We're still nearly six long months away from the opening of the 2014 college football season, but as spring practices begin across America -- and end already, in some cases -- we will start to get some early signs about where the upcoming season is heading.
Over the next two months, quarterback battles will begin, new offensive and defensive schemes will be installed, parts of the 2014 recruiting class will introduce themselves and daily bits of practice minutiae will fill the college football-starved news cycle, two months removed from Florida State's win over Auburn for the national championship. While spring practice rarely presents many conclusive answers, it's a time for renewed hope among fan bases with so much time still left until the actual season deals reality checks. As we get set for the football fix that spring games provide, here are the biggest storylines to follow around the country.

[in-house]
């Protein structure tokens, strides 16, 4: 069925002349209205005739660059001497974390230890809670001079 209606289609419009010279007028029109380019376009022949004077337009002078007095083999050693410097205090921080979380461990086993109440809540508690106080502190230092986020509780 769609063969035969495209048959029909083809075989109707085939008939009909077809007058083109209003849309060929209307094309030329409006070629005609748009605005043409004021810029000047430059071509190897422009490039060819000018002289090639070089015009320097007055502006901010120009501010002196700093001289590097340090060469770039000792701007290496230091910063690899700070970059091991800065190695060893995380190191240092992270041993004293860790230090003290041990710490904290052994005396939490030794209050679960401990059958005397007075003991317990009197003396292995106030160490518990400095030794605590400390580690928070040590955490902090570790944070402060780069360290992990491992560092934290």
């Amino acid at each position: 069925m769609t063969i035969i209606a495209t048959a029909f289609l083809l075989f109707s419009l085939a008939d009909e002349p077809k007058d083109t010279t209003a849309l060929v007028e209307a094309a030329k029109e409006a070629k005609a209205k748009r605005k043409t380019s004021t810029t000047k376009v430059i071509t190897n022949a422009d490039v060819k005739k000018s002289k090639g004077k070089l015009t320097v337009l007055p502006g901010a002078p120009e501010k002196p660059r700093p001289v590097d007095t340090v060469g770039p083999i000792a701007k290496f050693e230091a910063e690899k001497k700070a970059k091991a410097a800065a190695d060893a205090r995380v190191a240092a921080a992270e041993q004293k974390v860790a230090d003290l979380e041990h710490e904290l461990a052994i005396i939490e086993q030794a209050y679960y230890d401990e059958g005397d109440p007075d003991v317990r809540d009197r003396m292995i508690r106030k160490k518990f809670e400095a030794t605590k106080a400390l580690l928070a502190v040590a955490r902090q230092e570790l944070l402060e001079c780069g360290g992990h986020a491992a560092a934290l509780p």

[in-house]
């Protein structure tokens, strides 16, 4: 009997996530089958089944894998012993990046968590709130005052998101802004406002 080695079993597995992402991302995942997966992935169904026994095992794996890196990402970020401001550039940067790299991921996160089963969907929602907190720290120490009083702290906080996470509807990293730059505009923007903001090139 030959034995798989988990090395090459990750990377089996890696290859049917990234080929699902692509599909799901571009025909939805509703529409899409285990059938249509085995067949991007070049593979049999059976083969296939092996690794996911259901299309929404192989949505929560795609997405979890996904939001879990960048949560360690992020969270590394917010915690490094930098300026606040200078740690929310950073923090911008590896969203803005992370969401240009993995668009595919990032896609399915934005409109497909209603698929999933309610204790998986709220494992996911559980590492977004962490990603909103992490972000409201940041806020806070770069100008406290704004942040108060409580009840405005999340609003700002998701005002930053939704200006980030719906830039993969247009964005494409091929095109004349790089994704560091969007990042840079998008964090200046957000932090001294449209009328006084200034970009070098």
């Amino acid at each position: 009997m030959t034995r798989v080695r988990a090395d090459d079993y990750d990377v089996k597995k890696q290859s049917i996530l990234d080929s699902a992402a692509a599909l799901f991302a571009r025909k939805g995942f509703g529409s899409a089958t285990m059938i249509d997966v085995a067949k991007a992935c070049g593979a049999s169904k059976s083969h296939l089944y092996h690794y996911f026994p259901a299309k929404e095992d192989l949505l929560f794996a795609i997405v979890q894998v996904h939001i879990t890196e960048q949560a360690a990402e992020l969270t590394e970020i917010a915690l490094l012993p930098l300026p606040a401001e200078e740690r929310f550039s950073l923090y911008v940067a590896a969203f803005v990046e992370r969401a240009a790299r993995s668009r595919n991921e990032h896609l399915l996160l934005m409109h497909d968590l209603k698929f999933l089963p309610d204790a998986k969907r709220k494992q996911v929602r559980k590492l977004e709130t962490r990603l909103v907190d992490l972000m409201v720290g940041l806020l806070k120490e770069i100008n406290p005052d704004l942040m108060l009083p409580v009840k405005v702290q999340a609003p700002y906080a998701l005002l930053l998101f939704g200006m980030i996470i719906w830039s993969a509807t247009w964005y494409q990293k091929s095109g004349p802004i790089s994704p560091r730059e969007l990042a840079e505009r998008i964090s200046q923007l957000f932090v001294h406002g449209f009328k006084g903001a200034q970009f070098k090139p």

1. Florida State enters life as college football's top dog.
Though Alabama has lost a game in its last two national championship seasons, the program has still projected a feeling of invincibility since 2009's undefeated title run. Nick Saban is the best recruiter and coach in the country, making Alabama into an absolute juggernaut as the top team in the most respected conference. And the Crimson Tide certainly isn't going anywhere, as it may have just landed one of the best recruiting classes of the 21st century and will surely be back in the preseason top five.